It is quite possible to spend the entire ten minutes writing an answer to a SAQ and score zero. To avoid this, your SAQ (and viva) should consist of verifiable facts which are specific to the question asked.
Let us consider how we could achieve a zero score in the hypothetical question: “Write short notes on novifentanil”
We could start with a definition:
- Drug: a medicine or other substance which has a physiological effect when ingested or otherwise introduced into the body.
Now we can segue into some value judgements:
- Novifentanil is a useful drug.
- I recommend it
- It is cheap and readily available. (An answer often given in vivas: So are THC, crack and ice)
- Novifentanil is potent
We will now conclude with some statements which are worthless because they could be applied to (almost) any drug.
- The intravenous preparation is a sterile clear colourless solution
- When given intravenously it has 100% bioavailability
- When given orally it is absorbed in the gut and undergoes first pass metabolism
- It is metabolised in the liver
- Metabolites are excreted in the kidneys
- It acts on receptors
- Side effects include nausea, vomiting rash and rarely anaphylaxis
- Contraindications include allergic reaction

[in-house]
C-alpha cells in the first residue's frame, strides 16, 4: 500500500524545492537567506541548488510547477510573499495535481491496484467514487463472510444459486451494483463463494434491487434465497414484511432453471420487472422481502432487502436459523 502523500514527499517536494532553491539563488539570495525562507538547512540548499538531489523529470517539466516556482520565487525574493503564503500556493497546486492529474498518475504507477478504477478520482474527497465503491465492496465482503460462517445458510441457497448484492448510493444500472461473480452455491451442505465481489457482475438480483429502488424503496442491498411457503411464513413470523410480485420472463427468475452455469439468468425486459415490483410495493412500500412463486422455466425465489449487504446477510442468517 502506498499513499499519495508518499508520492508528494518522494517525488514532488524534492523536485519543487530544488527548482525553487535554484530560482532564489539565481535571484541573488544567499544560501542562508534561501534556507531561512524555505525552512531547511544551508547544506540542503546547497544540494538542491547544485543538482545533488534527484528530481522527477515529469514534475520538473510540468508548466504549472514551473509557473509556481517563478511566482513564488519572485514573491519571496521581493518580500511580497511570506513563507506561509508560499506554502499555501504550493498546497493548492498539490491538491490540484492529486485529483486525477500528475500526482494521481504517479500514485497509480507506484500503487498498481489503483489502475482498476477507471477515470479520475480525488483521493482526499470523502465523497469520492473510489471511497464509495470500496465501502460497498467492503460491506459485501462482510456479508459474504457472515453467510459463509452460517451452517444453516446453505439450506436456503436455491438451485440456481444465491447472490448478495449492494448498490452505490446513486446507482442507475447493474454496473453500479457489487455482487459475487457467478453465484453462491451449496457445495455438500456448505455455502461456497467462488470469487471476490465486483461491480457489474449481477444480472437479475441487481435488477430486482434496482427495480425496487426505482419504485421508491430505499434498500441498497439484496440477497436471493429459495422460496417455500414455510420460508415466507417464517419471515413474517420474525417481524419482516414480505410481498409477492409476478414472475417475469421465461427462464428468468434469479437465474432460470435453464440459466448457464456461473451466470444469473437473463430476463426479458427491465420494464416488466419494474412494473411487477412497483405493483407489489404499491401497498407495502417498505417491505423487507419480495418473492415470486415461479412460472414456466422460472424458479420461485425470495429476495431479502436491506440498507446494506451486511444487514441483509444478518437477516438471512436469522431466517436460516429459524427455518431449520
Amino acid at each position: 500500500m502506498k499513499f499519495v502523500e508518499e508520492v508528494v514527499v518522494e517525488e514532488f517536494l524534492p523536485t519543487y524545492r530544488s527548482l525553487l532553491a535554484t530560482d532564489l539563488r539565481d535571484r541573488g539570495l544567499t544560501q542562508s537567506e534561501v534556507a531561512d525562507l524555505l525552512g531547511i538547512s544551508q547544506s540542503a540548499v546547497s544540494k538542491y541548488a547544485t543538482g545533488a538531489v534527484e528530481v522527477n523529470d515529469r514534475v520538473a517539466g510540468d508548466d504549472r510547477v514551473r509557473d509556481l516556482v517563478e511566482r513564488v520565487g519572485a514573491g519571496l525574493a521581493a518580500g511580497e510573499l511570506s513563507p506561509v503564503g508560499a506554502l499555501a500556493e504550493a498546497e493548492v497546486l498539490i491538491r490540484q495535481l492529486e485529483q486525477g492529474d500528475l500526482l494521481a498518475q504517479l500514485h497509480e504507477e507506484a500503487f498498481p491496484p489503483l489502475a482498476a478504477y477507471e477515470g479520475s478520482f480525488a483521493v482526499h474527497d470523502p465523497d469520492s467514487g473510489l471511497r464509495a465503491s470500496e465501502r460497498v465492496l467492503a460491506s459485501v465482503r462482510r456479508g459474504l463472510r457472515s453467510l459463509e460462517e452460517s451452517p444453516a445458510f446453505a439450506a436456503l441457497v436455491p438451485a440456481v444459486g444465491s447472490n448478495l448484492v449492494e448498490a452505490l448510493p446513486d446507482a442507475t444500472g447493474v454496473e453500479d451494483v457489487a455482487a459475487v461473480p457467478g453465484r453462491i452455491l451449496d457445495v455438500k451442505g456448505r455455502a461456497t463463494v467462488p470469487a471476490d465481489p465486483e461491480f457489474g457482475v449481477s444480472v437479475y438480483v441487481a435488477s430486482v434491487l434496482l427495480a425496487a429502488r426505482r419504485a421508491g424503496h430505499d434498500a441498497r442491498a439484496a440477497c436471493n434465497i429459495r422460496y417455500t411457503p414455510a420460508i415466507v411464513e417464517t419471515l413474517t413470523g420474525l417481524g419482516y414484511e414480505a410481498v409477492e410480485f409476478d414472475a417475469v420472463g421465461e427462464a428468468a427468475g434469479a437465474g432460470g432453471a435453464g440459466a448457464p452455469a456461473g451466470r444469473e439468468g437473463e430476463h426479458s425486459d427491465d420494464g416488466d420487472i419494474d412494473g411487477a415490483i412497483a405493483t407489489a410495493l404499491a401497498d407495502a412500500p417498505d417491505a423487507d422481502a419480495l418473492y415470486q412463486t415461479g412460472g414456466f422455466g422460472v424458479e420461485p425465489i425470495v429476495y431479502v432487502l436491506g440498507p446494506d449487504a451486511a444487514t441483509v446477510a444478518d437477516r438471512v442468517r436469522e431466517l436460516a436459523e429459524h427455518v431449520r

We could alternatively score high marks by covering the same issues:
- potent: Compare the potency with other drugs in this class. Does the potency have any other implications, such as altering time to peak effect?
- useful: What is it particularly useful for compared with other drugs in the same class?
- clear colourless solution: Why is it clear?
- Is it intrinsically water soluble, is it an ionisable acid or base, is it dissolved in an additive such as propylene glycol?
- What problems might the additives cause?
- Is it safe to give it neuraxially?
- Will it exhibit ion-trapping?
- first pass metabolism: Does this imply anything about whether or not the drug is effective orally?
- metabolism: It is very easy to get lost in the metabolic pathways. Some of the important things to figure out are:
- are there any active metabolites
- is there any genetic / drug interaction consequences of the pathways which are used? What will this imply in patients with liver disease? If it is metabolised by an enzyme such as CYP3A4 where you probably won’t see many interactions this is also important. (There are some exceptions to this such as St John’s Wort.)
- excreted renally: Does it have active metabolites? Is it excreted unchanged renally? Is it reabsorbed or secreted? If none of these, how is it affected by renal failure?
- receptors: state which ones and what effects these cause
- Side effects:
- are they different or the same as other drugs in the same class?
- are there any specific side effects which you need to mention?
- are there any class specific side effects that this drug does not exhibit?
- I recommend it: are there any specific indications for which it is recommended?